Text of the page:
Police: Jemaah Islamiyah Behind Jakarta Marriott Bombing

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Police identified the bomber in this week's deadly Marriott attack, using his severed head found at the scene, and said Friday he had been recruited by an Al Qaeda linked Southeast Asian terror group.

The statement is the latest indication that Jemaah Islamiyah, which is accused of carrying out last year's devastating nightclub bombings on the island of Bali, was also behind Tuesday's blast, which killed 10 people and injured almost 150.

Two jailed Jemaah members who were shown a photograph of the head found at the site of the blast -- thought to be the driver of the explosive-packed van that detonated at the Marriott -- identified him and admitted to having recruited him, said Indonesian chief of detectives Erwin Mappaseng.

The two Jemaah members identified the man as Asmar Latin Sani, a 28-year-old from the island of Sumatra, "based on a scar on his left temple," Mappaseng told reporters.

Jemaah Islamiyah is accused of plotting or carrying out attacks in several Southeast Asian nations. An Indonesian court on Thursday issued the first verdict in the October 2002 Bali bombings, sentencing to death Amrozi bin Nurhasyim for buying the van and explosives used in the attack.

Defense lawyers said Friday they would appeal the death sentence even though Amrozi told them not to. The 41-year-old militant has said he wants to be a martyr and flashed a smile and thumbs-up sign in court when the sentence was pronounced.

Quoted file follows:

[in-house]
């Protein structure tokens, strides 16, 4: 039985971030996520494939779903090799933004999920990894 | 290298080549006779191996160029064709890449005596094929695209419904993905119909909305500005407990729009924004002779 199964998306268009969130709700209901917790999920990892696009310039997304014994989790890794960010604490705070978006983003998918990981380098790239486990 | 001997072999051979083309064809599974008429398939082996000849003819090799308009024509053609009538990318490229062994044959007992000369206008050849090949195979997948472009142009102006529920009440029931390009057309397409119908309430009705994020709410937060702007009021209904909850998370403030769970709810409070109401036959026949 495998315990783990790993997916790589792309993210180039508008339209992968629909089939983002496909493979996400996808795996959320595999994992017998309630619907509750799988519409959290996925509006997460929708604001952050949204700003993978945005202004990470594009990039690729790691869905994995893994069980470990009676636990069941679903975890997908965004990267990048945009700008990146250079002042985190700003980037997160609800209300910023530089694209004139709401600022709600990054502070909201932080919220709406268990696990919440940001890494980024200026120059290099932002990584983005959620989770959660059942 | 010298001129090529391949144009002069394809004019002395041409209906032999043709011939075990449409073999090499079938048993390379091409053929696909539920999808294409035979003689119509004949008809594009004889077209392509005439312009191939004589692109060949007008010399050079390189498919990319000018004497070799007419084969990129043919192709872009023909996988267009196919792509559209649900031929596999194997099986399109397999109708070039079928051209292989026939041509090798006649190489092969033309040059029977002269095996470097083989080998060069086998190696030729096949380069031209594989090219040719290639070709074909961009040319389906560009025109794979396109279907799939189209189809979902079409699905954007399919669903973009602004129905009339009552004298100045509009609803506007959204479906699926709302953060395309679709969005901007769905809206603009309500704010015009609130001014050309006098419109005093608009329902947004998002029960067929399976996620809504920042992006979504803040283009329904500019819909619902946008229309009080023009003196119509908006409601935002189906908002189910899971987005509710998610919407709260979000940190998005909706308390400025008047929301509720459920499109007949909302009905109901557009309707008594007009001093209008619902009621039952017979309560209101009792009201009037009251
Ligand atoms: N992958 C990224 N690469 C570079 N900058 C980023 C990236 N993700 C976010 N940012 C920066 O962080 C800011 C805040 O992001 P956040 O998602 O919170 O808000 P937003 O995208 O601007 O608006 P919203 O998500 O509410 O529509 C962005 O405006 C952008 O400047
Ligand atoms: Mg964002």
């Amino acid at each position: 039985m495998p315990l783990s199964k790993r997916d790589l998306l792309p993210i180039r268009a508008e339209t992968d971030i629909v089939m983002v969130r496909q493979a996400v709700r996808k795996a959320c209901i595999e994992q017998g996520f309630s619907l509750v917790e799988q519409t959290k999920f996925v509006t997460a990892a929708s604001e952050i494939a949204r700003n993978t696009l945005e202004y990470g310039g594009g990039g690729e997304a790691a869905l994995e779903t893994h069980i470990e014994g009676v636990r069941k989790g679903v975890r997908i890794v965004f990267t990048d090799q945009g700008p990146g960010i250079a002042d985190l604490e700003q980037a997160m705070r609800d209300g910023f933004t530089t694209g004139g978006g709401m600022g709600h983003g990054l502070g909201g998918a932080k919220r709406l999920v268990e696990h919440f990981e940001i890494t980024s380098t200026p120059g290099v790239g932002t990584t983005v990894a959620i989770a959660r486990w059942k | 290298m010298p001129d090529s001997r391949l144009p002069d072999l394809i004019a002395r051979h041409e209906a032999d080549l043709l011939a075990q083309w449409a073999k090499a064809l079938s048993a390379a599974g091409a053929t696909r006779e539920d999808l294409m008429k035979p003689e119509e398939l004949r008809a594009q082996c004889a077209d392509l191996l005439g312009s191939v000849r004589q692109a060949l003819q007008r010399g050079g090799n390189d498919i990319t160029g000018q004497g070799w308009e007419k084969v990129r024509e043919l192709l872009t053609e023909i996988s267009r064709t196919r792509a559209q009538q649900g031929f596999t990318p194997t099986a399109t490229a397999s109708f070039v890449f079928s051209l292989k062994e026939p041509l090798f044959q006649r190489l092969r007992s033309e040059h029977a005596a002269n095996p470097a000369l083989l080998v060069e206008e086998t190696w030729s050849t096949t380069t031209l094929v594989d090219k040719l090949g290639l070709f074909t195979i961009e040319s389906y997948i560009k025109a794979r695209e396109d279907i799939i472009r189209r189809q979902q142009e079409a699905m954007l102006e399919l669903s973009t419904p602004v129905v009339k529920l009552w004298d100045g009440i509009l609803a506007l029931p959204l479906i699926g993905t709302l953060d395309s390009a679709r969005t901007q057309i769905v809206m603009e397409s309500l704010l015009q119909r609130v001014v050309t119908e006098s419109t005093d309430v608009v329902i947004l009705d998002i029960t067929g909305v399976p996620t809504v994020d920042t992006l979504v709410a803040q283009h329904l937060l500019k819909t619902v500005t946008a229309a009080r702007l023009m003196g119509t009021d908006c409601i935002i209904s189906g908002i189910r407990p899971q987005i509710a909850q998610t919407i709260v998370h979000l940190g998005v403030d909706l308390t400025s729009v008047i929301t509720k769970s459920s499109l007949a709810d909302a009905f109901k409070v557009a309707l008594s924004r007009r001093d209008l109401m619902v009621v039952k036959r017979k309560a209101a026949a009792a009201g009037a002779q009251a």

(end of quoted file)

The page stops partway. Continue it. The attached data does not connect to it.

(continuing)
"I'm not doing what he wants but what he needs," attorney Wirawan Adnan told The Associated Press. "I have to use the facilities that the law provides for the benefit of my client."

Thirty-three other suspected Jemaah members are either on trial or awaiting trial in the Bali attack, which killed 202 people.

The Marriott bombing has raised fears that militants intend a new wave of attacks in retaliation for the trials.

In London, an Arabic daily Al-Quds Al-Arabi on Friday published a claim of responsibility for the Marriott attack from an da linked terrorist cell, called the Abu Hafs el-Masri Brigades.

There was no way to confirm the claim of responsibility by the previously unknown cell. Abu Hafs el-Masri was the alias of Mohammad Atef, a top lieutenant of Al Qaeda chief Usama bin Laden who was killed by U.S. airstrike in Afghanistan in November 1991.

Indonesia's police spokesman Edward Aritonang said they would not dismiss such a claim, but authorities here "did not know about them (the Abu Hafs el-Masri brigades)."

Da'i Bachtiar, Indonesia's police chief, said evidence gathered so far had pointed the Marriott investigation toward Jemaah Islamiyah. "Indeed it is heading in that direction," he said.

The two Jemaah operatives who identified Sani were Sardono Siliwangi and Mohammad Rais, who were arrested in June and accused of involvement in bombings and robberies on Sumatra, Indonesia's westernmost island, Mappaseng said.

Bachtiar released photos of two unidentified men, saying they could be linked to Sani and the Marriott explosion. And he offered a surprise apology for failing to prevent the Marriott attack -- the 13th bombing in Indonesia's capital in four years.

"I apologize to the people ... despite our efforts to stop terrorists, there was still a bomb attack," he said.

The Marriott's management said they expect the hotel to reopen in 30 days. The building's ground floor restaurant and lobby were badly damaged by the blast, but it remained structurally intact, officials said.

In her first public comments since the bombing, Indonesian President Megawati Sukarnoputri urged the Association of Southeast Asian Nations to evolve "into a full-fledged security community" to combat the growing threat of international terrorism.

"It has become clear that no single country or group of countries can overcome this threat alone," Megawati told a conference marking ASEAN's 36th anniversary on Friday.